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Japanese Compensation Issue, Still Considered Unresolved

Japanese Compensation Issue, Still Considered Unresolved

Posted April. 26, 2005 23:23,   


It was found that about 60 percent of Japanese think that the issue of compensating those who suffered under the Japanese colonial rule “has yet to be resolved.”

This is one of the findings from the recent joint survey of Korea, China, and Japan, conducted by Dong-a Ilbo along with Japanese Asahi Shimbun and Chinese Academy of Social Sciences on the occasion of the 40th anniversary of the normalization between Korea and Japan. In the survey, 54 percent of Japanese responded that they are “interested” in the compensation issue.

Only 30 percent of Japanese said that the issue was “resolved” while 95 percent of Koreans found it still “unresolved.” To the question of what matters most for the resolution of the history issue, 42 percent of Koreans and 48 percent of Chinese cited “Japan’s apology as acceptable to them.”

In the meantime, 94 percent of Koreans and 61 percent of Japanese thought that “the bilateral relationship is not going well,” a 34 percent and 35 percent increase for Korea and Japan respectively, compared to the results of the 2000 survey.

This is analyzed to reflect conflicts between Korea and Japan, recently provoked by Japan’s claim to the Korean-controlled Dokdo Islands and the history textbook problem. The survey also found that 63 percent of Koreans “disliked” Japan while only eight percent “liked” Japan.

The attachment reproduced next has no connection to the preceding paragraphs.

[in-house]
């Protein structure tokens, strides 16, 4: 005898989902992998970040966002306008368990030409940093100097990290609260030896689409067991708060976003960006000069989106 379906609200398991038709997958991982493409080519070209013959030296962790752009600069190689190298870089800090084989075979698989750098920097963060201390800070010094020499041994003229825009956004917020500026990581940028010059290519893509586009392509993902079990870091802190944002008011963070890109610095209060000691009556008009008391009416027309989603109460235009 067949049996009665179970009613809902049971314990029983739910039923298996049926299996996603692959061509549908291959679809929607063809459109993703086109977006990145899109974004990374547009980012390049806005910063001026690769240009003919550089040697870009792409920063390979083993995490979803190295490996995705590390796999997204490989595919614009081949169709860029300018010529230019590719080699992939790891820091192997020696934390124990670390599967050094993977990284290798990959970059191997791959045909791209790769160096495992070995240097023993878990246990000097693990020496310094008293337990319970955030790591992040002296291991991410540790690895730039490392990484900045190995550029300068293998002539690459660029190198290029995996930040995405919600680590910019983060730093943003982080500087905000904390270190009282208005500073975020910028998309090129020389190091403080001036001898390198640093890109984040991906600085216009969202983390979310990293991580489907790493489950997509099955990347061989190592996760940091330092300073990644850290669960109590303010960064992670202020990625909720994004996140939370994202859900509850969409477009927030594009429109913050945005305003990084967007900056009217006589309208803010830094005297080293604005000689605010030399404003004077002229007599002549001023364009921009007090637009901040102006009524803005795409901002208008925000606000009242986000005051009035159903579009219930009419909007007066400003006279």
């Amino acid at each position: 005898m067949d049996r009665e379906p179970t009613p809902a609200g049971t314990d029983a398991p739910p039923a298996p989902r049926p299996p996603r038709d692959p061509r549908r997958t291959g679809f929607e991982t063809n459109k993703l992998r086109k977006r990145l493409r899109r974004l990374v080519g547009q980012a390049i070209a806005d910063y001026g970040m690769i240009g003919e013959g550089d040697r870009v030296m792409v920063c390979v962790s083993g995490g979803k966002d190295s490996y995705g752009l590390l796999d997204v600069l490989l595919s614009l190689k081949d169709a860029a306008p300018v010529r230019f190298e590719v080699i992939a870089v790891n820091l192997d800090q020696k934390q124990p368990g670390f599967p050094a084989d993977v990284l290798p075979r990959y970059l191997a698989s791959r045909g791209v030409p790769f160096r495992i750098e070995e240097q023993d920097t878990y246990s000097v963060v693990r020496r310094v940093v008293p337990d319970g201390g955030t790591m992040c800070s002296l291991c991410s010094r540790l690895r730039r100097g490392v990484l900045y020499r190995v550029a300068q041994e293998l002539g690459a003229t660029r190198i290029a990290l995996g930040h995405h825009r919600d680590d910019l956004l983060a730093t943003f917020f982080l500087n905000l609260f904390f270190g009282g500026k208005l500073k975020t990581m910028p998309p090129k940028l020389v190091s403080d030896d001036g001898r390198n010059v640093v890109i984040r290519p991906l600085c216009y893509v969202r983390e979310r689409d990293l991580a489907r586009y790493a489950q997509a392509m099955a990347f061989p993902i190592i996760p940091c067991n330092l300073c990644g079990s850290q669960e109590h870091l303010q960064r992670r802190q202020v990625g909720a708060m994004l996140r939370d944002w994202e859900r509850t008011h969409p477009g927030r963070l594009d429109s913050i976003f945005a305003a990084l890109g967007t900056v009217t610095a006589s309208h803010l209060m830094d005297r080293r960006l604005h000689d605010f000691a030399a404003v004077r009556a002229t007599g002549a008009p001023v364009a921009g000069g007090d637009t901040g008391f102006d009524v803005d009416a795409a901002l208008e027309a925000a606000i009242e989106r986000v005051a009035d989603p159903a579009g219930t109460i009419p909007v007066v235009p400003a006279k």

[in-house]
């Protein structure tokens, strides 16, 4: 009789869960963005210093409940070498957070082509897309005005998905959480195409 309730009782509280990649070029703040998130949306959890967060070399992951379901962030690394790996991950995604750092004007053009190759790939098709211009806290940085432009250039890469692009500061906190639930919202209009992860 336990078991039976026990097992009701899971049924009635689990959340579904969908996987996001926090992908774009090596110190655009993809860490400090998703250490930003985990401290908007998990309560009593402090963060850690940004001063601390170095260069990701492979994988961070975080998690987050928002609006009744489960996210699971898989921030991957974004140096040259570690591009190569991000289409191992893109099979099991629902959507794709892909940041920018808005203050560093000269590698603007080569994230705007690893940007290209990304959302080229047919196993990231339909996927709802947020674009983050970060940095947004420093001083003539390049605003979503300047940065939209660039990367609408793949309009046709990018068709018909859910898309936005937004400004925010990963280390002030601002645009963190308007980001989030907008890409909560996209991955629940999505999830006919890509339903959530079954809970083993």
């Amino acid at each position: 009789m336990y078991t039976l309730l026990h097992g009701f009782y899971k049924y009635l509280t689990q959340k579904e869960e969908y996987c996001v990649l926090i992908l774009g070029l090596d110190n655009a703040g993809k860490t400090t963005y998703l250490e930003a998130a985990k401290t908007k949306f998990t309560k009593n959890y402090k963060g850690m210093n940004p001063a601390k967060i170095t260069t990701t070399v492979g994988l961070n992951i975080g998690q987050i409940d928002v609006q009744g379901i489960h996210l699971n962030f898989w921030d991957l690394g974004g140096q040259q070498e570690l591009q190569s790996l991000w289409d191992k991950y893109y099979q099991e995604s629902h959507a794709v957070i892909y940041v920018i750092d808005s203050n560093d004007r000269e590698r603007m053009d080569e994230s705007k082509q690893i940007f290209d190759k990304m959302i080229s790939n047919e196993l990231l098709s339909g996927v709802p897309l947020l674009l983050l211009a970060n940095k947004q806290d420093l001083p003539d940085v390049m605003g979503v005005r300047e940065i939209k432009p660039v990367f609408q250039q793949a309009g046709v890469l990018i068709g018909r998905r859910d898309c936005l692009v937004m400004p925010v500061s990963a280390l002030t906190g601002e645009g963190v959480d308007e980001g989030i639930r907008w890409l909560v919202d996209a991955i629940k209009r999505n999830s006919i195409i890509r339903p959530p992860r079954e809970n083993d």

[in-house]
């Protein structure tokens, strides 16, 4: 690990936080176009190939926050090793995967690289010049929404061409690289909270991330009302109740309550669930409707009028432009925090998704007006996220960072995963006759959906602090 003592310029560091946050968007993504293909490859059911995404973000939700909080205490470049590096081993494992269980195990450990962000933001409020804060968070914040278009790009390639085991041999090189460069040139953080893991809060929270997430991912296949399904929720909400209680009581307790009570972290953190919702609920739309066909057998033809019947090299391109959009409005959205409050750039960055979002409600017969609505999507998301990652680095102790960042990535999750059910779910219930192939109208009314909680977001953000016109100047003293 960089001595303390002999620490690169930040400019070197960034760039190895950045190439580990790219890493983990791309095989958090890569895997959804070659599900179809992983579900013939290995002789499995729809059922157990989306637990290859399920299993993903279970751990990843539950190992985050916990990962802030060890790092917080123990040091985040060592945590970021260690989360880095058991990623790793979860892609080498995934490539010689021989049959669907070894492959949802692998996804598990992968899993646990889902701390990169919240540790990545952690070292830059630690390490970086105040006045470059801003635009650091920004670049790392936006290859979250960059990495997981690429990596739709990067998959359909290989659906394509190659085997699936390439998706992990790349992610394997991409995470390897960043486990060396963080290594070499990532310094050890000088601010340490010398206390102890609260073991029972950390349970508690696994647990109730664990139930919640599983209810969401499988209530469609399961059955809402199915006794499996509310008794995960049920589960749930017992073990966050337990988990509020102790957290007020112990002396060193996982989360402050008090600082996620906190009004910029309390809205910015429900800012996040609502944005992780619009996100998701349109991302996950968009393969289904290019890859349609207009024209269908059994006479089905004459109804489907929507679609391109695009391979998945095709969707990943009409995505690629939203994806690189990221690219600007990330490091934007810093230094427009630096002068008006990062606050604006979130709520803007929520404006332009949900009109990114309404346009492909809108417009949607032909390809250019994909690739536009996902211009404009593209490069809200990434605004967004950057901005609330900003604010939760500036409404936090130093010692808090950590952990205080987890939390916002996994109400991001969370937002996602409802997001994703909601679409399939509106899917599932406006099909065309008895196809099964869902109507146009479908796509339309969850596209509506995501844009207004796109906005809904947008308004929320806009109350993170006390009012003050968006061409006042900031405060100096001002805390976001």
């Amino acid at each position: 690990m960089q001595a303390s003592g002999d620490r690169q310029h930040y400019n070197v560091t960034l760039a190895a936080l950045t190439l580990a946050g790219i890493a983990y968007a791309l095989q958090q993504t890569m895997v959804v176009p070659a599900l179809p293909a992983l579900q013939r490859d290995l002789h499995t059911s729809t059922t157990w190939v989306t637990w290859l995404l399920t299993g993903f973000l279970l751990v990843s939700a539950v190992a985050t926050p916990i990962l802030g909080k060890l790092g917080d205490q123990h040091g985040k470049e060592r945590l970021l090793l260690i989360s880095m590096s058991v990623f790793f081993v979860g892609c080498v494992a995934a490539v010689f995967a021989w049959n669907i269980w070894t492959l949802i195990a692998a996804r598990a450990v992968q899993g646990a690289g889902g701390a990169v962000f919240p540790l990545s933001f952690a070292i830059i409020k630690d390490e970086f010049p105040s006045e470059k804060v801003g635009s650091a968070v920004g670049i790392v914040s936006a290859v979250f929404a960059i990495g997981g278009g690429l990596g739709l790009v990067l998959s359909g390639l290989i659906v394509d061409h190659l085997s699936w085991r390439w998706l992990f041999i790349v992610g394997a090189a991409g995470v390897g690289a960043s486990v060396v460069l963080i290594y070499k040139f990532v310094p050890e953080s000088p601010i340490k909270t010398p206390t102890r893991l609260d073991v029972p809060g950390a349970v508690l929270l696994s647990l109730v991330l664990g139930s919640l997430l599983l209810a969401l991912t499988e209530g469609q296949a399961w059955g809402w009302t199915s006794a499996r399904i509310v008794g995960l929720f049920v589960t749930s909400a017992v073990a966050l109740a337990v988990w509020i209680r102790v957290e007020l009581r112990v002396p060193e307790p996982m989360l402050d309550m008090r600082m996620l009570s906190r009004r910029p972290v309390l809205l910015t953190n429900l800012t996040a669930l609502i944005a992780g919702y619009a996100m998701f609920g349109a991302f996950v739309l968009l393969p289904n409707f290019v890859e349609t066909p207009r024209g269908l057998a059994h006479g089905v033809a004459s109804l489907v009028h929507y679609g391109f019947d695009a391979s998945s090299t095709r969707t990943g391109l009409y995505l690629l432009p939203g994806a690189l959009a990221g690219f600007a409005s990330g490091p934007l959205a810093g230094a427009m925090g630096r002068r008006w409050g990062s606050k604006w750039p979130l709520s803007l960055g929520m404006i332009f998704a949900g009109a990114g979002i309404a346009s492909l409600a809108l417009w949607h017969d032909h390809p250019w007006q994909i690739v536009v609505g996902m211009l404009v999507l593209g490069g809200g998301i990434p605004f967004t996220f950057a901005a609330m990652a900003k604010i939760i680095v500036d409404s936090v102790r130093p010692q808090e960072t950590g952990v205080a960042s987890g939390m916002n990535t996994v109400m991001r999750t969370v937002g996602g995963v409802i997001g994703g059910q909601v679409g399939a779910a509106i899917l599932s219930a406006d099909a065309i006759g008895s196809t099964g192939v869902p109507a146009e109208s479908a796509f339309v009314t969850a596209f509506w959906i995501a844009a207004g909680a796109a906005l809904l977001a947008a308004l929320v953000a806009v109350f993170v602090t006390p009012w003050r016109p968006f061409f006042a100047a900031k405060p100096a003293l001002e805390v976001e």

On the relationship between China and Japan, 75 percent of Chinese and 61 percent of Japanese replied that it was “not going well,” a 13 percent and 18 percent increase compared to the results of the 2000 survey. Much more Chinese (64 percent) were found to “dislike” Japan than those who “liked” Japan (eight percent).

To the North Korean nuclear weapons development programs, the Japanese (85 percent) were found to feel threatened most among the three countries, followed by Koreans (62 percent), and Chinese (39 percent).

To the Japanese bid for a permanent seat on the UN Security Council, 87 percent of Koreans, and 84 percent of Chinese opposed. To the Self-Defense Force’s involvement in non-combat overseas duties, 68 percent of Koreans and 93 percent of Chinese opposed.

Dong-a Ilbo has carried out opinion polls jointly with Asahi since 1984. In 2000 and 2001, the survey was carried out by Korea, the U.S., Japan, and China. This year it was done by Korea, Japan, and China.

Jong-Koo Yoon sunny60@donga.com jkmas@donga.com